Photo: Untapped Cities
Previously, we shared our picks for the best hidden bars in the City.
Now we’re bringing your our list of the Top 10 Bars where artists have left their mark, from Upper East Side institutions like Bemelmans Bar and the King Cole Bar in the St. Regis to the trendy Ace Hotel, with a collage by street artist Michael Anderson.
Though a couple of cocktails at some of these bars might be a bit of a splurge, we think it’s worth it for the chance to soak up the atmosphere in these one-of-a-kind places.
After all, you won’t find these works of art anywhere else in the world.
In exchange for one and a half years of room and board for himself and his family, Ludwig Bemelmans painted the walls at the Hotel Carlyle Bar in 1947.
As a result, the bar was renamed Bemelmans Bar.
The murals depict Central Park throughout the seasons with a cameo by Madeline.
Bemelmans Bar is located at 35 East 76th Street in the Hotel Carlyle.
The bar has an entertainment calendar that is worth checking out, including performances by Woody Allen & The Eddy Davis New Orleans Jazz Band (yes, that Woody Allen).
Alternatively, if you have children, or for the child in you, perhaps the bar's Madeline's Buffet is more appropriate.
Whether you are going to Bemelmans Bar to see jazz or to have a cocktail, you will be rewarded with Ludwig Bemelman's only public work of art.
The mural, painted by illustrator Maxfield Parrish, was originally commissioned by John Jacob Astor IV in 1909 for his Knickerbocker Hotel.
Parrish was reluctant to paint the mural due to his Quaker upbringing but ultimately agreed for the sum of $5,000.
Old King Cole is thought to have been modelled on Astor, but there does not appear to be any resemblance between the two.
The Society of Illustrators is located at 128 East 63rd Street in an 1875 carriage house built for William P. Read, J. P. Morgan's personal secretary.
The dining room is located in the Hall of Fame gallery, on the building's third floor. Situated behind the bar is Norman Rockwell's Dover Coach, which was gifted to the Society by the illustrator himself.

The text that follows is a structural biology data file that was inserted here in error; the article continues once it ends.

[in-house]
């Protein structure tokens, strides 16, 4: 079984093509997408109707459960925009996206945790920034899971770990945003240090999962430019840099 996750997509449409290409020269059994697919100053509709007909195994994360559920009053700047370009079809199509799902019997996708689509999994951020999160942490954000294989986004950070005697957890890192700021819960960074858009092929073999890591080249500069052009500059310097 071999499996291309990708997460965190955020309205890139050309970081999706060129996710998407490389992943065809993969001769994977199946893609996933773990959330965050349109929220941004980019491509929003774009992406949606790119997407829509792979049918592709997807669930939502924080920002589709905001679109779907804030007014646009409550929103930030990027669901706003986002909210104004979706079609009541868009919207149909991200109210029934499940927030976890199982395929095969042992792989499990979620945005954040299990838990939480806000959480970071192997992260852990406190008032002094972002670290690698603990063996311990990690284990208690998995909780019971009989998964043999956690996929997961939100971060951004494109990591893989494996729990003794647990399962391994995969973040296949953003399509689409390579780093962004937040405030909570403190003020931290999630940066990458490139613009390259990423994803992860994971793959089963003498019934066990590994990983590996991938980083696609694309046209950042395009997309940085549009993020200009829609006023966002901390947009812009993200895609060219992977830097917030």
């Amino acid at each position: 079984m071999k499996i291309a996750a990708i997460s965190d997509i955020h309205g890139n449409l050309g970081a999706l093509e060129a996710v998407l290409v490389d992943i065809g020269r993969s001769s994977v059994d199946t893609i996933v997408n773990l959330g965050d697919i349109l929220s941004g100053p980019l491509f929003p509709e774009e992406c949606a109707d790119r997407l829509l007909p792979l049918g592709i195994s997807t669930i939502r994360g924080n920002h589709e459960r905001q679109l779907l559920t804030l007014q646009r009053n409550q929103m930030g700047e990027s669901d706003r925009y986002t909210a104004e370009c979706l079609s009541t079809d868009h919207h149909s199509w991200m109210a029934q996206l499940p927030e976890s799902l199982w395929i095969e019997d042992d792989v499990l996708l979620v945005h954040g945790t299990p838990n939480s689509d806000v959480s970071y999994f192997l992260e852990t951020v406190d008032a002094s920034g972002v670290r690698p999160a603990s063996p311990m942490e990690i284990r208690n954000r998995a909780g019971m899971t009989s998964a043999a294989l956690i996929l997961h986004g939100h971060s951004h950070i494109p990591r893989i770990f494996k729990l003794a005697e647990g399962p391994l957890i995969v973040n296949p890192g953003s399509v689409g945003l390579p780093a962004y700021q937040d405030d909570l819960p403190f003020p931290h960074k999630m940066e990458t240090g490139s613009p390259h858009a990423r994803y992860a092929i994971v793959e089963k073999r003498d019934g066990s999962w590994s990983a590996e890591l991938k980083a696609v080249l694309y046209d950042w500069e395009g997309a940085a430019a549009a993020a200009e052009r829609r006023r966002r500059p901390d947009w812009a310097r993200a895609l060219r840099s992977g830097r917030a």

Its location is fitting because in 1959, Rockwell became the first member to be elected to the Hall of Fame.
Untapped went behind the scenes at the Society of Illustrators.
Street artist Michael Anderson was commissioned in 2009 to create a collage for the Ace Hotel made from his collection of graffiti stickers (unofficially considered the world's largest collection, according to NY Mag.)
Anderson had been collecting the stickers, which he would peel off subway entrances, lampposts, walls and other public places and keep in a notebook, since the early '90s.
His collage in the trendy Ace Hotel shows what art has become. The hotel offers plenty of dining and drinking options from Portland-born Stumptown Coffee to The Breslin, the Michelin-starred restaurant and lobby bar with DJs spinning Monday through Friday and live music on Sundays.
It opened in 1907 as a men's bar, designed by Henry Hardenbergh.
The bar closed during Prohibition and re-opened in 1934 as a full service restaurant. It has been closed a few times since, including for a restoration and management dispute.
The Oak Room's historic detailed wood-paneling and barrel-vaulting still grace its walls and ceiling in addition to three carved niches with murals of German feudal castles that fill its arches.
The adjoining Oak Bar was established in 1945 as a money-making venture when the hotel was acquired by Conrad Hilton. The space was formerly occupied by a brokerage firm and a bar.
The bar possesses three murals painted by Everett Shinn, which were commissioned for the bar.
The mural on the western wall depicts Central Park South as viewed from Columbus Circle circa 1908, a mural of the Pulitzer Fountain graces the bar, and the mural on the eastern wall shows Grand Army Plaza with the former Vanderbilt Mansion.
Located at 59 Grove Street, Marie's Crisis is housed in an 1839 building.
Its name is derived from Thomas Paine's essay, The American Crisis, since Paine died on the site in 1809, and from Romany Marie, who was the proprietor of several tearooms in Greenwich Village at the turn of the century.
Today, Marie's Crisis is a piano bar where a show tune is never far away and a former haunt of Eugene O'Neill and Edward VIII.
The ambiance is aided by a WPA mural, whose origins are unknown.
The mural behind the bar depicts the French and American revolutions and another mural entitled La Convention depicts Robespeirre, Danton, and Paine.
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